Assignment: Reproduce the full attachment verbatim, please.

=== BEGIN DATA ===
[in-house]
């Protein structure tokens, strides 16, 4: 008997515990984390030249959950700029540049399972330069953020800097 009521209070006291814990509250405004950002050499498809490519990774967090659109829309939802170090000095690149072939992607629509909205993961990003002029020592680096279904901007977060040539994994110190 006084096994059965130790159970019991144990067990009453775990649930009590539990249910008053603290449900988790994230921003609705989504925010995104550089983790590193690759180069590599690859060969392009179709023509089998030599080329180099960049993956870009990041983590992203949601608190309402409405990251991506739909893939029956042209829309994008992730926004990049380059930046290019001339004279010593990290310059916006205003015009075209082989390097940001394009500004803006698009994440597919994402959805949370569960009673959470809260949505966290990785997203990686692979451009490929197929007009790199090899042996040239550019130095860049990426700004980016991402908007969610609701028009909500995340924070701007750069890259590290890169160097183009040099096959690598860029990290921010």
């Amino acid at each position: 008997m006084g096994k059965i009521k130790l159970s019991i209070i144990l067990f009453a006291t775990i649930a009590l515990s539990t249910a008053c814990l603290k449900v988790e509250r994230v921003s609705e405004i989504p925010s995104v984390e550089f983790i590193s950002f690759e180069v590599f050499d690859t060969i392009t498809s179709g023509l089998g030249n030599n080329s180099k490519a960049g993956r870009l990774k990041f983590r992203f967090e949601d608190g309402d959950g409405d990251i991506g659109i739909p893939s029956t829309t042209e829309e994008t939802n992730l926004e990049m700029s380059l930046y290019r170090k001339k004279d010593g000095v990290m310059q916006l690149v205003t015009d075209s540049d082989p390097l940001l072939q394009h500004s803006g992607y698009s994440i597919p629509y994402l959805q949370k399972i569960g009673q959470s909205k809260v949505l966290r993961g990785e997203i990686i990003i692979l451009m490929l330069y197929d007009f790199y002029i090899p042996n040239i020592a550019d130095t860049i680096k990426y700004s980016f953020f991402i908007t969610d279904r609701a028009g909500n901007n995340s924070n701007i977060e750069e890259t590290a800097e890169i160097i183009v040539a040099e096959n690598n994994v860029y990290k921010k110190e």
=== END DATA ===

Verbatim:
[in-house]
């Protein structure tokens, strides 16, 4: 008997515990984390030249959950700029540049399972330069953020800097 009521209070006291814990509250405004950002050499498809490519990774967090659109829309939802170090000095690149072939992607629509909205993961990003002029020592680096279904901007977060040539994994110190 006084096994059965130790159970019991144990067990009453775990649930009590539990249910008053603290449900988790994230921003609705989504925010995104550089983790590193690759180069590599690859060969392009179709023509089998030599080329180099960049993956870009990041983590992203949601608190309402409405990251991506739909893939029956042209829309994008992730926004990049380059930046290019001339004279010593990290310059916006205003015009075209082989390097940001394009500004803006698009994440597919994402959805949370569960009673959470809260949505966290990785997203990686692979451009490929197929007009790199090899042996040239550019130095860049990426700004980016991402908007969610609701028009909500995340924070701007750069890259590290890169160097183009040099096959690598860029990290921010």
């Amino acid at each position: 008997m006084g096994k059965i009521k130790l159970s019991i209070i144990l067990f009453a006291t775990i649930a009590l515990s539990t249910a008053c814990l603290k449900v988790e509250r994230v921003s609705e405004i989504p925010s995104v984390e550089f983790i590193s950002f690759e180069v590599f050499d690859t060969i392009t498809s179709g023509l089998g030249n030599n080329s180099k490519a960049g993956r870009l990774k990041f983590r992203f967090e949601d608190g309402d959950g409405d990251i991506g659109i739909p893939s029956t829309t042209e829309e994008t939802n992730l926004e990049m700029s380059l930046y290019r170090k001339k004279d010593g000095v990290m310059q916006l690149v205003t015009d075209s540049d082989p390097l940001l072939q394009h500004s803006g992607y698009s994440i597919p629509y994402l959805q949370k399972i569960g009673q959470s909205k809260v949505l966290r993961g990785e997203i990686i990003i692979l451009m490929l330069y197929d007009f790199y002029i090899p042996n040239i020592a550019d130095t860049i680096k990426y700004s980016f953020f991402i908007t969610d279904r609701a028009g909500n901007n995340s924070n701007i977060e750069e890259t590290a800097e890169i160097i183009v040539a040099e096959n690598n994994v860029y990290k921010k110190e």